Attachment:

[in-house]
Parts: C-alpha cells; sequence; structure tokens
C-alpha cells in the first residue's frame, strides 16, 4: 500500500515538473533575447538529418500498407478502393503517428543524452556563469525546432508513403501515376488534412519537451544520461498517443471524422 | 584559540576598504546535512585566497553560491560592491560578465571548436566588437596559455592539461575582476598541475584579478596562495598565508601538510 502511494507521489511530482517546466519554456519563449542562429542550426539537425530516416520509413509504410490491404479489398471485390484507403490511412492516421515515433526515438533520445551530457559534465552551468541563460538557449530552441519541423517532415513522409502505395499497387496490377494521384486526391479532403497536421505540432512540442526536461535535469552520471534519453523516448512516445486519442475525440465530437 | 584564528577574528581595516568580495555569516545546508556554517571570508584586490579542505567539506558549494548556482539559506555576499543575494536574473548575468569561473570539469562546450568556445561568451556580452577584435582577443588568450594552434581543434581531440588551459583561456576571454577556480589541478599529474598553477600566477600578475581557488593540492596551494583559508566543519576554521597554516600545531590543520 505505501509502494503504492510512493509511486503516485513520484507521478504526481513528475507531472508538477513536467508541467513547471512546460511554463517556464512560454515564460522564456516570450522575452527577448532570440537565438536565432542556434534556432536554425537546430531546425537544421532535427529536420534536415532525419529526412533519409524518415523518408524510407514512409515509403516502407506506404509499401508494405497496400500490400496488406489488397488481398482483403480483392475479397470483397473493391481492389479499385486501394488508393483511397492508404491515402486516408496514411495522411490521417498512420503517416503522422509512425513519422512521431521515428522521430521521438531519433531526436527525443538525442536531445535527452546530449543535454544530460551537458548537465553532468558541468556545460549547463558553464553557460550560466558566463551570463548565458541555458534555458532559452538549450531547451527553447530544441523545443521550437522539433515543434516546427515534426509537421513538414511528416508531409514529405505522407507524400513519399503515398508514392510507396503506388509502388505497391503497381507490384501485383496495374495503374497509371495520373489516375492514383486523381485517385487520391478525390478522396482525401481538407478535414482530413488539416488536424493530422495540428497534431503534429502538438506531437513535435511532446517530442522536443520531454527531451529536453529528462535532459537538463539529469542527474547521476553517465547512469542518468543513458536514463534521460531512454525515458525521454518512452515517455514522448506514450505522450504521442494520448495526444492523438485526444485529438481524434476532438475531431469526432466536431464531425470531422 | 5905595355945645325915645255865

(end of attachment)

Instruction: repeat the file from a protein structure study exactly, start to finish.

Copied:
[in-house]
Parts: C-alpha cells; sequence; structure tokens
C-alpha cells in the first residue's frame, strides 16, 4: 500500500515538473533575447538529418500498407478502393503517428543524452556563469525546432508513403501515376488534412519537451544520461498517443471524422 | 584559540576598504546535512585566497553560491560592491560578465571548436566588437596559455592539461575582476598541475584579478596562495598565508601538510 502511494507521489511530482517546466519554456519563449542562429542550426539537425530516416520509413509504410490491404479489398471485390484507403490511412492516421515515433526515438533520445551530457559534465552551468541563460538557449530552441519541423517532415513522409502505395499497387496490377494521384486526391479532403497536421505540432512540442526536461535535469552520471534519453523516448512516445486519442475525440465530437 | 584564528577574528581595516568580495555569516545546508556554517571570508584586490579542505567539506558549494548556482539559506555576499543575494536574473548575468569561473570539469562546450568556445561568451556580452577584435582577443588568450594552434581543434581531440588551459583561456576571454577556480589541478599529474598553477600566477600578475581557488593540492596551494583559508566543519576554521597554516600545531590543520 505505501509502494503504492510512493509511486503516485513520484507521478504526481513528475507531472508538477513536467508541467513547471512546460511554463517556464512560454515564460522564456516570450522575452527577448532570440537565438536565432542556434534556432536554425537546430531546425537544421532535427529536420534536415532525419529526412533519409524518415523518408524510407514512409515509403516502407506506404509499401508494405497496400500490400496488406489488397488481398482483403480483392475479397470483397473493391481492389479499385486501394488508393483511397492508404491515402486516408496514411495522411490521417498512420503517416503522422509512425513519422512521431521515428522521430521521438531519433531526436527525443538525442536531445535527452546530449543535454544530460551537458548537465553532468558541468556545460549547463558553464553557460550560466558566463551570463548565458541555458534555458532559452538549450531547451527553447530544441523545443521550437522539433515543434516546427515534426509537421513538414511528416508531409514529405505522407507524400513519399503515398508514392510507396503506388509502388505497391503497381507490384501485383496495374495503374497509371495520373489516375492514383486523381485517385487520391478525390478522396482525401481538407478535414482530413488539416488536424493530422495540428497534431503534429502538438506531437513535435511532446517530442522536443520531454527531451529536453529528462535532459537538463539529469542527474547521476553517465547512469542518468543513458536514463534521460531512454525515458525521454518512452515517455514522448506514450505522450504521442494520448495526444492523438485526444485529438481524434476532438475531431469526432466536431464531425470531422 | 5905595355945645325915645255865